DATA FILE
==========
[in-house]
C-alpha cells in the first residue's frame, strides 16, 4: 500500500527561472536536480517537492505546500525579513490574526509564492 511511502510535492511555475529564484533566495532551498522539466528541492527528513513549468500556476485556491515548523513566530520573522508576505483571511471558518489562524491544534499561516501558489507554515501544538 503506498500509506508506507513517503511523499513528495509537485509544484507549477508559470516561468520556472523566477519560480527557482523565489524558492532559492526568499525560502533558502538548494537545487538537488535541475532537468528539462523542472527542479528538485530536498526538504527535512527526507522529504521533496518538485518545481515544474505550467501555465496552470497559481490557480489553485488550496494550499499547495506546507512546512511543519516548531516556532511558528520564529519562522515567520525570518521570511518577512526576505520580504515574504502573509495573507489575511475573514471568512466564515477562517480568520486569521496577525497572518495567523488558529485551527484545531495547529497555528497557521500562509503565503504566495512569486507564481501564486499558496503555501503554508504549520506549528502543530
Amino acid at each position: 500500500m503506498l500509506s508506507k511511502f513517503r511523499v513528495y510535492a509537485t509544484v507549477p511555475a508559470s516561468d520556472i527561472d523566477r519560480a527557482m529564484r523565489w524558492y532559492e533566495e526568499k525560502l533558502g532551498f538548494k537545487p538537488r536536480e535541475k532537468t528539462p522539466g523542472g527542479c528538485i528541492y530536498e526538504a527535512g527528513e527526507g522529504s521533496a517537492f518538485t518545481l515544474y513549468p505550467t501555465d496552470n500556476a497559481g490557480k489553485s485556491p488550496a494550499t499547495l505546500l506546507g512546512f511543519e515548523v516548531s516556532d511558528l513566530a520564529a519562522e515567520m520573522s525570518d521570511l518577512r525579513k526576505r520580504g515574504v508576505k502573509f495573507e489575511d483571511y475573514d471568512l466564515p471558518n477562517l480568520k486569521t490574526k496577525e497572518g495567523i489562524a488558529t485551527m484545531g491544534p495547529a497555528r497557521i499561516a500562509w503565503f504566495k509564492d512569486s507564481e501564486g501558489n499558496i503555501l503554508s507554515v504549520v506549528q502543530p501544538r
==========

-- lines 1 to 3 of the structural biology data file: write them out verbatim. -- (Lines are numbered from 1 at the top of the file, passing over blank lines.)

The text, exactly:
[in-house]
C-alpha cells in the first residue's frame, strides 16, 4: 500500500527561472536536480517537492505546500525579513490574526509564492 511511502510535492511555475529564484533566495532551498522539466528541492527528513513549468500556476485556491515548523513566530520573522508576505483571511471558518489562524491544534499561516501558489507554515501544538 503506498500509506508506507513517503511523499513528495509537485509544484507549477508559470516561468520556472523566477519560480527557482523565489524558492532559492526568499525560502533558502538548494537545487538537488535541475532537468528539462523542472527542479528538485530536498526538504527535512527526507522529504521533496518538485518545481515544474505550467501555465496552470497559481490557480489553485488550496494550499499547495506546507512546512511543519516548531516556532511558528520564529519562522515567520525570518521570511518577512526576505520580504515574504502573509495573507489575511475573514471568512466564515477562517480568520486569521496577525497572518495567523488558529485551527484545531495547529497555528497557521500562509503565503504566495512569486507564481501564486499558496503555501503554508504549520506549528502543530
Amino acid at each position: 500500500m503506498l500509506s508506507k511511502f513517503r511523499v513528495y510535492a509537485t509544484v507549477p511555475a508559470s516561468d520556472i527561472d523566477r519560480a527557482m529564484r523565489w524558492y532559492e533566495e526568499k525560502l533558502g532551498f538548494k537545487p538537488r536536480e535541475k532537468t528539462p522539466g523542472g527542479c528538485i528541492y530536498e526538504a527535512g527528513e527526507g522529504s521533496a517537492f518538485t518545481l515544474y513549468p505550467t501555465d496552470n500556476a497559481g490557480k489553485s485556491p488550496a494550499t499547495l505546500l506546507g512546512f511543519e515548523v516548531s516556532d511558528l513566530a520564529a519562522e515567520m520573522s525570518d521570511l518577512r525579513k526576505r520580504g515574504v508576505k502573509f495573507e489575511d483571511y475573514d471568512l466564515p471558518n477562517l480568520k486569521t490574526k496577525e497572518g495567523i489562524a488558529t485551527m484545531g491544534p495547529a497555528r497557521i499561516a500562509w503565503f504566495k509564492d512569486s507564481e501564486g501558489n499558496i503555501l503554508s507554515v504549520v506549528q502543530p501544538r